Star Trek “Beyond” – Dateworthy

Science-fiction can be a difficult genre of film for non-geeky, Average Joes and Janes to get their heads around. Often, the creation of new worlds and inventive forms of technology can simply become confusing if one isn’t already predisposed to being a technical genius, but there are some forms of science fiction that become so popular they transcend their genre and enter the general public consciousness.
The “Star Wars” and “Star Trek” juggernauts are perhaps the two best designed to make anyone in the universe fall prey to their charms. Packed with wit and humanity beneath all the jargon and effects, and often loaded with action that parallels the fun found in Westerns, cop movies and adventure films, these two franchises have lasted nearly 40 and 50 years, respectively, and are more popular than ever.

One man has been the mastermind behind both film series exploding into the 21st Century without losing a step: J.J. Abrams. The mastermind behind groundbreaking TV series “Alias” and “Lost,” as well as the last three “Mission:Impossible” films, Abrams has taken over being our funnest filmmaker from Steven Spielberg – and his only possible misstep so far was the prior “Star Trek” 2013’s “Star Trek: Into Darkness.”

Following a wildly inventive reboot of the entire “Trek” mythos with 2009’s “Star Trek” showing the key characters’ origin stories (dating back even before the William Shatner TV series), “Darkness” was a creative disappointment because it largely mimicked 1982’s smash hit “Star Trek: The Wrath of Khan.” So Abrams decided to shake things up, switching over to directing last December’s new “Star Wars” movie and handing the reins over to Justin Lin, who had turned the “Fast and Furious” series into the best action films currently being made on the planet.

Lin drew concern from some Trekkies for seeming to pack too much action into the new “Star Trek: Beyond,” at the expense of the series’ penchant for deeper philosophical discussions. But with an ingenious plot structure in which the team of heroes is divided helplessly into a series of duos, Lin and his writers Simon Pegg (who also plays Scotty) and Doug Jung have managed to exceed expectations with a film that explores issues of war and peace, division and unity, in fresh and exciting ways.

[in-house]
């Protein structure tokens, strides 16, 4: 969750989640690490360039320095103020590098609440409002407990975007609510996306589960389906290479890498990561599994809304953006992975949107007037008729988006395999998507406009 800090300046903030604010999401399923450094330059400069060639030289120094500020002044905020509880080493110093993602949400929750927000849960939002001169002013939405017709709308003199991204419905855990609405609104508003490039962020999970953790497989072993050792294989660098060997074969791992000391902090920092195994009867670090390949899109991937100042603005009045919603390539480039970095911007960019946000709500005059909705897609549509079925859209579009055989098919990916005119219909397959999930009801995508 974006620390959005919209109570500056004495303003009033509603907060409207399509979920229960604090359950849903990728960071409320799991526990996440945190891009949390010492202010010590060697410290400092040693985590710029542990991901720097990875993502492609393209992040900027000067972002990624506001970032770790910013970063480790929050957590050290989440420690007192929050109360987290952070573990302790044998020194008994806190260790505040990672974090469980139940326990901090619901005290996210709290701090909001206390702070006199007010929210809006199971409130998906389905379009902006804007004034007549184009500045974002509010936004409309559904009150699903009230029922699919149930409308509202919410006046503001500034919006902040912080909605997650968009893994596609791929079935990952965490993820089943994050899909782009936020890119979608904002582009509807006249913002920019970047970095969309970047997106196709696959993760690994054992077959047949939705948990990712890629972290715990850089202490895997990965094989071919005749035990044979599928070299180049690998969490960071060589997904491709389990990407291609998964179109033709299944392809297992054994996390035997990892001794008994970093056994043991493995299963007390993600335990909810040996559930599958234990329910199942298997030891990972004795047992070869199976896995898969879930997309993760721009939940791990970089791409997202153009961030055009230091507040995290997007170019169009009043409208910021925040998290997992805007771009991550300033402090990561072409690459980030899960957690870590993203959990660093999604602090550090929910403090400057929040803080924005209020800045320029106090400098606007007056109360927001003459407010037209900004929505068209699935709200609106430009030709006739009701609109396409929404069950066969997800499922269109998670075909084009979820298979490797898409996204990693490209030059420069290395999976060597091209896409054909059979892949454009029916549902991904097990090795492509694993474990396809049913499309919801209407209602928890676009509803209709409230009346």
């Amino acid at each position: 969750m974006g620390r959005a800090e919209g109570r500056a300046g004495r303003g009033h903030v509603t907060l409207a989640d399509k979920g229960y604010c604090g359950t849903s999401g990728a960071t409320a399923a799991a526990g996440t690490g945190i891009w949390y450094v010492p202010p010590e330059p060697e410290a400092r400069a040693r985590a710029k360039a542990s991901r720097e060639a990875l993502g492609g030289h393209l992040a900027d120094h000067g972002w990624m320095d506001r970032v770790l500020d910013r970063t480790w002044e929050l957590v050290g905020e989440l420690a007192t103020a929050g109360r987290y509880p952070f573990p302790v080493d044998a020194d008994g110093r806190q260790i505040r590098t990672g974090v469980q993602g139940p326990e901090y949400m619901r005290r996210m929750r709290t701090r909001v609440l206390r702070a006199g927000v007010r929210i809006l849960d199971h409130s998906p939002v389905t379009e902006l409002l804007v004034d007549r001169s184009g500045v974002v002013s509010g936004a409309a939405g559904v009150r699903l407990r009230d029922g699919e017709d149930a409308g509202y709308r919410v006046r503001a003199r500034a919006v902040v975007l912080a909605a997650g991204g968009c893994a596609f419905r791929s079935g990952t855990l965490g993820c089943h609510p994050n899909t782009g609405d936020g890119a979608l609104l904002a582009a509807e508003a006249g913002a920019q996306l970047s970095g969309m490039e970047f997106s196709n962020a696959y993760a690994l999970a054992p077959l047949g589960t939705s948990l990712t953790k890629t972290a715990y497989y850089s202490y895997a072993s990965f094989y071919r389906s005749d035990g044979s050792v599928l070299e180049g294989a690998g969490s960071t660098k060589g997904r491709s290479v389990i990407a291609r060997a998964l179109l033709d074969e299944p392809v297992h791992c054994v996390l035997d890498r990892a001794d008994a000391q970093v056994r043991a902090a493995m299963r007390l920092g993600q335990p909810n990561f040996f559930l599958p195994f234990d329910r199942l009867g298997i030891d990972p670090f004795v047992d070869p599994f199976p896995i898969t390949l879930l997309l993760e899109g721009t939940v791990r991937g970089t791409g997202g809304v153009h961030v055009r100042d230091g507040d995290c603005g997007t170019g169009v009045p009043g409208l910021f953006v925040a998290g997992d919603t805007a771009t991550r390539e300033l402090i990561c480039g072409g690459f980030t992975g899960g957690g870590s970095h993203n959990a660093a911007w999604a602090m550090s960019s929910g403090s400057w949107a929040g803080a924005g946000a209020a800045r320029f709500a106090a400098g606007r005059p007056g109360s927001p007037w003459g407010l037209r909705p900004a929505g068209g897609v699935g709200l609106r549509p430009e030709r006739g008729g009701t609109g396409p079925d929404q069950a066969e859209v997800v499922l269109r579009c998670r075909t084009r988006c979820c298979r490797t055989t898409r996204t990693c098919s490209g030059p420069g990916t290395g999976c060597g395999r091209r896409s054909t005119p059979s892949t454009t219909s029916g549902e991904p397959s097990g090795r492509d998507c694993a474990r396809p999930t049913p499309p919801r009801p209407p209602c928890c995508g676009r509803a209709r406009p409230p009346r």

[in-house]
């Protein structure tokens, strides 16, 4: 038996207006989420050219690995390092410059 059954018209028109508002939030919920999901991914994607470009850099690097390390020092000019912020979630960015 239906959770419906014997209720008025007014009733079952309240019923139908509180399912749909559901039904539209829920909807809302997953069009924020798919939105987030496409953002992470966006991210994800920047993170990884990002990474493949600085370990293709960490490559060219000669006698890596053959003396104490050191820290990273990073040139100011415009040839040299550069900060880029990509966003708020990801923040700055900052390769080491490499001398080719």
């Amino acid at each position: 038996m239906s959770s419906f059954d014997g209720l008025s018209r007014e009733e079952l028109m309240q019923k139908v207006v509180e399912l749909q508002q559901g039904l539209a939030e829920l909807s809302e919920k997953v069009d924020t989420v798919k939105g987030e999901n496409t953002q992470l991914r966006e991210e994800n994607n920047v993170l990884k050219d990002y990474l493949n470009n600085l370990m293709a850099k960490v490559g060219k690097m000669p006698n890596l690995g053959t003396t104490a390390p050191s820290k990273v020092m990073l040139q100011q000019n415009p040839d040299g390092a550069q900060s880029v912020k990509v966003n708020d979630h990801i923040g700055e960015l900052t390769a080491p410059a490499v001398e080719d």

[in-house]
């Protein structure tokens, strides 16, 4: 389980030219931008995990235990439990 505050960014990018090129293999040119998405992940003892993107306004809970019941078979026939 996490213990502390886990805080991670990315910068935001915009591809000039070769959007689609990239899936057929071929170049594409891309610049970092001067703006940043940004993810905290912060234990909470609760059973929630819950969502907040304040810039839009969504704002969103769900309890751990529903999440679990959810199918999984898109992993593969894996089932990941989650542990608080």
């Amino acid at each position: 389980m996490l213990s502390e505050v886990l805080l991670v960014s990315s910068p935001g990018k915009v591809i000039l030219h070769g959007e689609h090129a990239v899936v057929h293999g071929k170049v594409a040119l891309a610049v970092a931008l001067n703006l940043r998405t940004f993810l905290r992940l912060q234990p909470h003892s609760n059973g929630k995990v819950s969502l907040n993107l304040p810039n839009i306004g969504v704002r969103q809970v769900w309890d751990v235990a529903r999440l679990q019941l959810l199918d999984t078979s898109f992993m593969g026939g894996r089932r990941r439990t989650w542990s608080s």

“Beyond” opts for a fresh villain this time around, as a hideous, beastly alien named Krall (Idris Elba) unleashes thousands of small but deadly ships he likens to a swarm of bees upon our heroes’ iconic Starship Enterprise. Captain Kirk (Chris Pine) and the rest of the gang were lured into the dangerous confrontation with Krall by being asked to save another ship in a distant nebula, and the Enterprise is so devastated it crashes into an unknown planet.

The escape pods necessary to getting off the crashing starship wound up splitting up the overall group into a series of pairs, which means both that we have more emotions and laughs than in “Darkness,” especially when Spock and McCoy are forced to team up for survival. The resulting adventure gets more entertaining as it goes, constantly upping the stakes with a series of impressive action setpieces until a final showdown that’s wildly entertaining and manages to use the Beastie Boys’ classic rap-rock tune “Sabotage” as the ingenious soundtrack for an epic space battle.

“Star Trek: Beyond” is a real hoot, and richly entertaining for anyone over age 13 (it’s PG-13) and possibly even over 10. The action scenes are occasionally intense but never graphic or bloody, only one or two “S” words and zero “F” words are heard, and sex and nudity are not actively shown.

The main moral qualms for “Beyond” lie in a couple of quick scenes in which it’s implied that male and female crew members are having casual sex on the lengthy space missions, and in a very quick and surprisingly subtle moment that reveals that Sulu (John Cho) is homosexual and that he and his partner are fathers of a daughter.

While the idea of Sulu being gay drew a lot of media hype, Lin and the writers make it as casual as an afterthought. Sulu scoops up his young daughter upon his return to earth from an early mission, and Kirk smiles from afar as he watches Sulu’s husband put his arm around his back as they walk away with their child.

This is unmistakably an attempt to make homosexual marriage a sympathetic idea, but it is played so subtly that it’s unlikely to truly offend adult and teen viewers and may be even not noticed at all by those under 8 or 10 years old. The film’s message of unity and forgiveness (amongst Enterprise members, not of Krall) makes this an overall positive experience in a summer packed with disappointments. Tie it all in with heavy doses of action and derring-do, and you absolutely have a Dateworthy movie here.